National Grammar Day

March 4th

We might not always appreciate it, in fact we often find it a tiresome bore, but grammar is essential for clear and effective communication. Every book, article, or poem you’ve ever enjoyed owes a nod of gratitude to grammar; and on National Grammar Day we can all show our appreciation too.

National Grammar Day

When did National Grammar Day Begin?

National Grammar Day was established in 2008 by award-winning American author Martha Brockenbrough. When asked why she created National Grammar Day, Brockenbrough said, "Language is something to be celebrated, and March 4th is the perfect day to do it. It’s not only a date, it’s an imperative: March forth on March 4th to speak well, write well, and help others do the same!"

National Grammar Day has gained support from the highest levels of society; the inauguration of National Grammar Day was endorsed by none other than former President George Bush, who wrote a personal letter in support of the initiative. Since its institution, National Grammar Day has become a widely celebrated occasion, with schools, institutes, and individuals participating in a collective appreciation of good grammar.

How to Celebrate National Grammar Day

There are numerous ways to celebrate National Grammar Day, it doesn’t matter if you are a grammar pro or an amateur enthusiast, there is a grammar focused activity out there for you. Here are just a few ideas:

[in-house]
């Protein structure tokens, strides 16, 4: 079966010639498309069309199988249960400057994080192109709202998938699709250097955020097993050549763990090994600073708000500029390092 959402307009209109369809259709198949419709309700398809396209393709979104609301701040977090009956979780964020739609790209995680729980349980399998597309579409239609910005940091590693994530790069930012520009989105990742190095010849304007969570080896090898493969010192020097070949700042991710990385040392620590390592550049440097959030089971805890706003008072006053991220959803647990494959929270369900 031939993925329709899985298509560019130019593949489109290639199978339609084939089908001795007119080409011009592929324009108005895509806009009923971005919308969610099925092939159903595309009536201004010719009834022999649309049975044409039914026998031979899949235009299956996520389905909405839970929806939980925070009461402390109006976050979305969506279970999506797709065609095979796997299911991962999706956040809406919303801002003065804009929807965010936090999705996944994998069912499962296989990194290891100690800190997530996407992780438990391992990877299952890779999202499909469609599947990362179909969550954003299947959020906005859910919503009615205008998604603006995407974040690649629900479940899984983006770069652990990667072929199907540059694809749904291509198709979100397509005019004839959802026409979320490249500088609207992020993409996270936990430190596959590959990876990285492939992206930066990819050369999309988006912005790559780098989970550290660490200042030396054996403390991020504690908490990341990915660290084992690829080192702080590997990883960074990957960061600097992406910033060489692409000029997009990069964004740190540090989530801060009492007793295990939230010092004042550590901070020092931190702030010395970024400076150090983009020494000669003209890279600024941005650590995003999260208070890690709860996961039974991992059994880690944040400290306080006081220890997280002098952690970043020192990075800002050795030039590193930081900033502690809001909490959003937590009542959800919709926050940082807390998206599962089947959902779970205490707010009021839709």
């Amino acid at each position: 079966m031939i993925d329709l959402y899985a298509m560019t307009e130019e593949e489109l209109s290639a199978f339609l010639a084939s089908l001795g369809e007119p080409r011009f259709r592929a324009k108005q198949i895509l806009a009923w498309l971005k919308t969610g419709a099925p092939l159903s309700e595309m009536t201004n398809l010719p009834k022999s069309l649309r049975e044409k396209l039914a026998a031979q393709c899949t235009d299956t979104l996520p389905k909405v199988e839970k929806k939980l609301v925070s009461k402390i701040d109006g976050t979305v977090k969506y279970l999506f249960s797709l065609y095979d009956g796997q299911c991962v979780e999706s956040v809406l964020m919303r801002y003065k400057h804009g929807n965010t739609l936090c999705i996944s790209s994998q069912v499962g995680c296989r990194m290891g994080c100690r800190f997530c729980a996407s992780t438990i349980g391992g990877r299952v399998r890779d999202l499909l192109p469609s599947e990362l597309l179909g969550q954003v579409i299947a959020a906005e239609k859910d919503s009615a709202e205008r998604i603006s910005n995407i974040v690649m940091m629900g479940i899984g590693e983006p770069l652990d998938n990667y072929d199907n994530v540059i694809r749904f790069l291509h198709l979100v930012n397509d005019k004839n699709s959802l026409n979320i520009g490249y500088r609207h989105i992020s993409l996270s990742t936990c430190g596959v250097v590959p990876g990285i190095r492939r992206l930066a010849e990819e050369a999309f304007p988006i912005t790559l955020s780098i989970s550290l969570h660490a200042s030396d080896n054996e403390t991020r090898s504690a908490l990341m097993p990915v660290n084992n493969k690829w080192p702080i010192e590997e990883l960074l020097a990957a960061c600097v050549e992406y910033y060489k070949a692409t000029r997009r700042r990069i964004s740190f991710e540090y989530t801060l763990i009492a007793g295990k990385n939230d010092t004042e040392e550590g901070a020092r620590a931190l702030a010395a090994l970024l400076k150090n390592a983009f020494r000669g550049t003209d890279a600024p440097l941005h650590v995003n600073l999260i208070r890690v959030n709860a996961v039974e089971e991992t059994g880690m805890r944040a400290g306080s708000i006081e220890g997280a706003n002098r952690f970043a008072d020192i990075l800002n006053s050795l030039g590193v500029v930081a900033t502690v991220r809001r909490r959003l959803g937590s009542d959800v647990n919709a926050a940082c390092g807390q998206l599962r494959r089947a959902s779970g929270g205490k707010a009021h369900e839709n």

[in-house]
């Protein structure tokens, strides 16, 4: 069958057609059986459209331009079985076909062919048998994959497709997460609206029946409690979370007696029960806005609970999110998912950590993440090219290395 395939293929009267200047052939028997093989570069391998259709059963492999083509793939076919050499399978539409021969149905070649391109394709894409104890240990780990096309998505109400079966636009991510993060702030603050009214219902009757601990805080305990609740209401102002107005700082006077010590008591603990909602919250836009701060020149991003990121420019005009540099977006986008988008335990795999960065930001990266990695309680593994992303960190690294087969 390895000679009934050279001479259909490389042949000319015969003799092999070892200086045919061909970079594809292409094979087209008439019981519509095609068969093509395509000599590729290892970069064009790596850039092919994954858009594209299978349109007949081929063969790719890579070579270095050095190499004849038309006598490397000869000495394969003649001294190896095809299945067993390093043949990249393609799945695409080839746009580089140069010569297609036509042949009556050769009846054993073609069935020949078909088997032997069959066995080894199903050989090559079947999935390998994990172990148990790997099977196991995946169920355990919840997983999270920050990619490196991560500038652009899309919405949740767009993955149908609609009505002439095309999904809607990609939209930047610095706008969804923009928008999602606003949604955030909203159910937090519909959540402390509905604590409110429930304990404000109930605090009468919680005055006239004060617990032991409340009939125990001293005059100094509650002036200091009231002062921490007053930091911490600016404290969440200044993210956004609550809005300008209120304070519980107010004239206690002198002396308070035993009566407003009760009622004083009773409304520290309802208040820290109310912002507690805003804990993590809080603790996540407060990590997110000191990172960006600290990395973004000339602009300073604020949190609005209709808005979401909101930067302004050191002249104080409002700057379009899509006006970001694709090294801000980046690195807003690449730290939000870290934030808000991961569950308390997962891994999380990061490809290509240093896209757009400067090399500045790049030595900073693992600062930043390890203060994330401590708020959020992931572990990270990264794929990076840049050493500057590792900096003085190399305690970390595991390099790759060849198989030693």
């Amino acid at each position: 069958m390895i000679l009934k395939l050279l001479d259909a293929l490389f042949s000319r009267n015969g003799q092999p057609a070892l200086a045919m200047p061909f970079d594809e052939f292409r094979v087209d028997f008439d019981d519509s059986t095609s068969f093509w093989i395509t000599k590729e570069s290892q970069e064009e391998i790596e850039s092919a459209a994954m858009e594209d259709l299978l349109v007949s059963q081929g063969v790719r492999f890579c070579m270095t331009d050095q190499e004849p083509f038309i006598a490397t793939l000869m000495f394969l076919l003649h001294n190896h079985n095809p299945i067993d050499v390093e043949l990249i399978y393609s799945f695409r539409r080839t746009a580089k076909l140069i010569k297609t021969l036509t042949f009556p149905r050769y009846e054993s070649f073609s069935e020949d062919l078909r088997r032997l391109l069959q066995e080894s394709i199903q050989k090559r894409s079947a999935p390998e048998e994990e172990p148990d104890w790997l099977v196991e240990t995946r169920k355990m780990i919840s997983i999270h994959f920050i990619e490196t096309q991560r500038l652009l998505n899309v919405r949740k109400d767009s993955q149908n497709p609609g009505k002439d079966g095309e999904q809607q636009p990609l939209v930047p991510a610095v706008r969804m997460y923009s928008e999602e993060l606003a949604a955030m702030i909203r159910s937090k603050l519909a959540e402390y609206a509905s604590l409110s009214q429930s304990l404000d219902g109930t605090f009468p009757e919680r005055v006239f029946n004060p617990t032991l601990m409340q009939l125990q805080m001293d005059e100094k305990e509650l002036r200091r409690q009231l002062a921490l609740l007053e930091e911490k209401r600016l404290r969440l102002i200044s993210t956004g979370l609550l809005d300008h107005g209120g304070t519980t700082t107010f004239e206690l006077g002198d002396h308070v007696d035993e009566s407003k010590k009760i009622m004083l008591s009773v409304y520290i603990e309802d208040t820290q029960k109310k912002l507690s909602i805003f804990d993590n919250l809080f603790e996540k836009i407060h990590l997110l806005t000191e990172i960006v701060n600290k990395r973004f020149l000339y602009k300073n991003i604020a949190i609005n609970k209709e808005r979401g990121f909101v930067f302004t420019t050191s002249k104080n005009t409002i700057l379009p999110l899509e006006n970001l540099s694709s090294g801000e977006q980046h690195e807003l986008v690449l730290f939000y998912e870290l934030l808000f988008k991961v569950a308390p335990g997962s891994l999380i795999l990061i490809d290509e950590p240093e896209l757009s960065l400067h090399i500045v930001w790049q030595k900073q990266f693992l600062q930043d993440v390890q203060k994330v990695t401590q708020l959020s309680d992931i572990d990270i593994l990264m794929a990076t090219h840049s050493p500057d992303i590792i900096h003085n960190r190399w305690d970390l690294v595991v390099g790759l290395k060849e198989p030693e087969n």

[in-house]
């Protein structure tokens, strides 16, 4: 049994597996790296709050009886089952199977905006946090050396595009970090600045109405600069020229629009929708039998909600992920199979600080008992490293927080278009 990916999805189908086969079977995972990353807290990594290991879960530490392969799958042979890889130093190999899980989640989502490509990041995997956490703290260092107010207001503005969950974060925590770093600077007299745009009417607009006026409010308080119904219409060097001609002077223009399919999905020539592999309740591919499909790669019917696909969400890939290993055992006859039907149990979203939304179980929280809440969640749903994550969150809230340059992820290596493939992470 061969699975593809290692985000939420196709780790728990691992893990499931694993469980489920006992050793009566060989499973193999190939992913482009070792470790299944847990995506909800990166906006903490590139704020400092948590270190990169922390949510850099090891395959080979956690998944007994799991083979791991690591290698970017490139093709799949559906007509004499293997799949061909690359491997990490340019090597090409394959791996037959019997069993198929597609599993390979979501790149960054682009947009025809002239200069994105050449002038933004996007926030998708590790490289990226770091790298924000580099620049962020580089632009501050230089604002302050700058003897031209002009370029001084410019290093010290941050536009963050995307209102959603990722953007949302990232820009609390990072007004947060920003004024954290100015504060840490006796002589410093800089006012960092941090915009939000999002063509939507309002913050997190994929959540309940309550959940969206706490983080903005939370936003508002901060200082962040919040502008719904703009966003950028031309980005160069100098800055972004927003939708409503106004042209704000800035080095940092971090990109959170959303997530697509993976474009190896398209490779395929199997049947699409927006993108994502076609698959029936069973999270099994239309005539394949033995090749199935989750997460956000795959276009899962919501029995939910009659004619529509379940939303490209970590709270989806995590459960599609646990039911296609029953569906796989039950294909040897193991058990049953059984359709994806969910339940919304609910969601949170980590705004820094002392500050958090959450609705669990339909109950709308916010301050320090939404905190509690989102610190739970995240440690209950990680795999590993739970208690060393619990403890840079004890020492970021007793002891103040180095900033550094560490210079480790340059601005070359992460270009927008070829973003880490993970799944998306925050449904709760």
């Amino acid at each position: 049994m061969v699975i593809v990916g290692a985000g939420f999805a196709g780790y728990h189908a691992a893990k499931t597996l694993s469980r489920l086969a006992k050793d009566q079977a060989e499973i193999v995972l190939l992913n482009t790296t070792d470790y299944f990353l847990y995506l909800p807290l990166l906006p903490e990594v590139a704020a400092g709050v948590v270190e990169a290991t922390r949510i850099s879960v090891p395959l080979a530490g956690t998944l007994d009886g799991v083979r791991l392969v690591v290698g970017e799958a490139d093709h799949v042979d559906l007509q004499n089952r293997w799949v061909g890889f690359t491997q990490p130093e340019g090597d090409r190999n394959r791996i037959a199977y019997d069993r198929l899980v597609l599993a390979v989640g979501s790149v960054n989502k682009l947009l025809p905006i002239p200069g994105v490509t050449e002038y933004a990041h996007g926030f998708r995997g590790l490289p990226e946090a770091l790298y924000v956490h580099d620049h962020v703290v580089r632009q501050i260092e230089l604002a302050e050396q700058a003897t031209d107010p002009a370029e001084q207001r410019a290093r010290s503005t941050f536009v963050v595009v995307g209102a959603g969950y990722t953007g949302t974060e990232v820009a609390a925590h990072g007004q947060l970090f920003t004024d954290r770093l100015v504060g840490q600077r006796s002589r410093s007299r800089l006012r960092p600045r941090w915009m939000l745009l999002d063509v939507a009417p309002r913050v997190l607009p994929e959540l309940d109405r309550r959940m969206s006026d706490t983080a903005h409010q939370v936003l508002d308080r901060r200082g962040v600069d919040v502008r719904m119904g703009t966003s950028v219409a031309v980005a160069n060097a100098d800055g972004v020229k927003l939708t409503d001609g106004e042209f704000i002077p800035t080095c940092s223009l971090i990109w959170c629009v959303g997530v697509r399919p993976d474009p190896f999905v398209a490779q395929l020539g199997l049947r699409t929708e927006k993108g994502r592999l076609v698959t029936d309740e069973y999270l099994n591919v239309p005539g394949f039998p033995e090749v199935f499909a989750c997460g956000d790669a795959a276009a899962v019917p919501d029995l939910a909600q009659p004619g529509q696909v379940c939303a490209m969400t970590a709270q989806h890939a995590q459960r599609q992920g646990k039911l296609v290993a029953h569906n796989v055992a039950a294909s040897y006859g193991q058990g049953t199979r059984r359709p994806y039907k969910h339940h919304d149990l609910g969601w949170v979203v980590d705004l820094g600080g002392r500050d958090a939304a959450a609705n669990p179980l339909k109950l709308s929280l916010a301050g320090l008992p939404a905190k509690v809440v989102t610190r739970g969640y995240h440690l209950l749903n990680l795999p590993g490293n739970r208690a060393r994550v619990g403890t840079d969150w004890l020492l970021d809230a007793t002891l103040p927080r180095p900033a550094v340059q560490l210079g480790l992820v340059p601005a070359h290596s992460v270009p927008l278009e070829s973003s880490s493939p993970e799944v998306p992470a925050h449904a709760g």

• Learn a new grammar rule. For example, do you know how to correctly use who and whom? Are you familiar with the term ‘independent clause’? Do you know nouns from verbs? And do you know how to combine plural verbs with collective nouns? You can find out all of this, and more, on the Blue Book of Grammar website.
  • Read about grammar. There are plenty of online resources that can teach you all you need to know about grammar. Why not spend National Grammar Day exploring some of these; or you could buy a grammar to study at your leisure.
  • Play a grammar game. See if you can spot all the grammatical (and spelling) errors in the proofreading game.
  • Test a friend’s grasp of grammar. Write a couple of grammatically incorrect sentences and see if your friend can figure out what’s wrong with them.
  • Listen to the March Forth National Grammar Day song. The song was written by Mignon Fogarty, a.k.a. Grammar Girl, who was the host of National Grammar Day in 2021.

Happy National Grammar Day

We wish you a grammatically correct National Grammar Day!

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